DEAR BOB: This is one reason I like to build with my trusses directly attached to columns (using notches cut into columns to provide full bearing). After verifying trusses are exactly 16′ in length, trusses can be placed into notches, with outside of truss flush to outside of columns. This solves any width issues. Using recessed purlins, joist hung between trusses, purlins can be pre-cut to length of space between trusses, solving length issues. Once framing is completed, each roof plane can then be squared (read how here: https://www.hansenpolebuildings.com/2020/05/how-to-square-a-post-frame-building-roof/).

Can Wall Girts Be Installed Before Trusses?

Can Wall Girts Be Installed Before The Trusses?

In my travels over the years I have seen more than a few post frame buildings under construction. When I find one being constructed by a building contractor, if the wall girts are installed before the roof, it is an immediate giveaway to the builder having been a framer at one time.

Why?

Because the correct (and easiest) way to assemble a post frame building is to construct the roof first, then place the wall girts.
But does this sound counter intuitive??

Client ED from CLINTON wrote to Hansen Pole Buildings’ Mistress of All Things Being Delivered, Justine, recently:
“I do have another question.  I am very limited on Whidbey Island concerning  options for setting the trusses and I do not believe I will be ready for the trusses when they arrive on site, so paying the truss company to set them at the time of delivery is not an option. .  It appears that Hansen’s recommends that the trusses get placed after the skirt boards are installed and before the wall girts are installed.  Do you see any issue with installing the wall girts prior to installation of the trusses?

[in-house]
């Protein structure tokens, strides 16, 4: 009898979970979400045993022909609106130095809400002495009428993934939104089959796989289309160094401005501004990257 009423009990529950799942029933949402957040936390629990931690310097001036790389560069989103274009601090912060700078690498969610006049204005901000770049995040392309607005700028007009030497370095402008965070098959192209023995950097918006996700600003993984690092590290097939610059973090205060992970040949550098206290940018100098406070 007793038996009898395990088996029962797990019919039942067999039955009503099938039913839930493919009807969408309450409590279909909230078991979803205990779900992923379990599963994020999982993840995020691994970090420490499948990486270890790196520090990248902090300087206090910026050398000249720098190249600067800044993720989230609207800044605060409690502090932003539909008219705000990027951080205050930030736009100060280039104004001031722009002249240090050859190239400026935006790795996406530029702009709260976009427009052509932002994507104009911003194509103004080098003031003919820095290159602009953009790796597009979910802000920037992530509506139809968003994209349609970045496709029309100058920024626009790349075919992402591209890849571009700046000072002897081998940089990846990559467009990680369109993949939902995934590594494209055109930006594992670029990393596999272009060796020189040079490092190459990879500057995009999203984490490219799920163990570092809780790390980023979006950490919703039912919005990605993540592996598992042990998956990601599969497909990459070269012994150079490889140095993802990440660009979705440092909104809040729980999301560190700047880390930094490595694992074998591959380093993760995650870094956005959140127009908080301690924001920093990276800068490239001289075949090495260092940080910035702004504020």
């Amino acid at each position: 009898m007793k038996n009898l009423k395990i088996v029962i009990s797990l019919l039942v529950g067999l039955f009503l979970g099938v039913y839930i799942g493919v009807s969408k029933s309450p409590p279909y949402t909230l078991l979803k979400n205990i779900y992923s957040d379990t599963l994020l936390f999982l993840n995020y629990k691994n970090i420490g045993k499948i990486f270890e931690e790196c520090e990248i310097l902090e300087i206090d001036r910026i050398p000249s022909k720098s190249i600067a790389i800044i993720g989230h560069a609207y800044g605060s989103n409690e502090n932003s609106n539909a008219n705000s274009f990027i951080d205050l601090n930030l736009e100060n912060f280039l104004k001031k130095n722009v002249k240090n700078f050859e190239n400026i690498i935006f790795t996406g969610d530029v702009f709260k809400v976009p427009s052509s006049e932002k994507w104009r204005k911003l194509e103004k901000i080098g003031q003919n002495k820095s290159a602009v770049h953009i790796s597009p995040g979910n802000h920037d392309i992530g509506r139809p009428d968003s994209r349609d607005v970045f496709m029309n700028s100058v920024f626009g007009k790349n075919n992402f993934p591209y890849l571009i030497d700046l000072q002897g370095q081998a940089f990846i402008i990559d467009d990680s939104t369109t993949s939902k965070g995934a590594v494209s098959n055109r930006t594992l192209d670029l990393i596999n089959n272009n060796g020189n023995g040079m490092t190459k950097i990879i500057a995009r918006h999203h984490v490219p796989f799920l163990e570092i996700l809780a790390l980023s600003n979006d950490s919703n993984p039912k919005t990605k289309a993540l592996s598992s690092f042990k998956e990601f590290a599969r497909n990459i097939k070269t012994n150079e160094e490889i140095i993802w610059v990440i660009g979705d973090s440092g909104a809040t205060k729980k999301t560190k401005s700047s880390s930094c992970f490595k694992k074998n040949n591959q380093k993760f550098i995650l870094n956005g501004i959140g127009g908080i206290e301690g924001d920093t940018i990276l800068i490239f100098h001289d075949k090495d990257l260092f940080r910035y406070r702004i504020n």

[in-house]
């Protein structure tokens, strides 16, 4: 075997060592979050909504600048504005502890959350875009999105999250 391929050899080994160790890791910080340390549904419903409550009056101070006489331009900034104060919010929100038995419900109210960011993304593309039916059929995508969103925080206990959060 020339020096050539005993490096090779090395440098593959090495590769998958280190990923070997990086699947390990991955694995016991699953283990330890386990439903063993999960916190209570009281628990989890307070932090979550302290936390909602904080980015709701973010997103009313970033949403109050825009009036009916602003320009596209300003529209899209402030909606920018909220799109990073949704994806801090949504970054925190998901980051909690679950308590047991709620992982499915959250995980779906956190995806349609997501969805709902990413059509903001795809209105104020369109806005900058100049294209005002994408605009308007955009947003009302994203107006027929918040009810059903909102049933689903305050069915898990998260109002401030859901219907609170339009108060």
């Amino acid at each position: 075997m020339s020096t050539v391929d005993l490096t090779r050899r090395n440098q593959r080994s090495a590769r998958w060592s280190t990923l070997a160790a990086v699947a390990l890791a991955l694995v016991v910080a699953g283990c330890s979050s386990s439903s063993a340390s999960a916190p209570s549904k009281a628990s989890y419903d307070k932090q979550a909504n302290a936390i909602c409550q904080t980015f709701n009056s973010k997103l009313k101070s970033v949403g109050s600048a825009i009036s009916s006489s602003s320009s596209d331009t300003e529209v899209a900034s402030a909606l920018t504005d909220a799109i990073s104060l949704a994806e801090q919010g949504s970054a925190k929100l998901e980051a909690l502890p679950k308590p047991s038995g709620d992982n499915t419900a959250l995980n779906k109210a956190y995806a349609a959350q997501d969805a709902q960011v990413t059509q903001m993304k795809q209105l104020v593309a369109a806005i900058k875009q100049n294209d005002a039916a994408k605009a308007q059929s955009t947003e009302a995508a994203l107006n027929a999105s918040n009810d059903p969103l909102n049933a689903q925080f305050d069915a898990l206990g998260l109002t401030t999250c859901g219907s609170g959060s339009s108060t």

Mike the Pole Barn Guru Writes:

Well, there could be some issues.

The majority of our clients (as well as most professional post frame building installers) frame up portions of their roof on the ground and then lift entire bays using either post top winch boxes, or a crane. Having girts in place would make this an impossibility as the girts would be in the way of raising the trusses.

In the event you decide installing the girts first is the direction you really want to go, it is crucial to have the tops of the columns held in place along the length of the building at exactly the column spacing. It is far easier to have to custom cut a few girts to various lengths and be able to keep all of the purlins in each bay the same length.

There are always methods to our madness, which is why the Hansen Pole Buildings’ Construction Manual leads clients (or their builders) through the process of assembly in the correct order to make the process as easy and pain free as possible.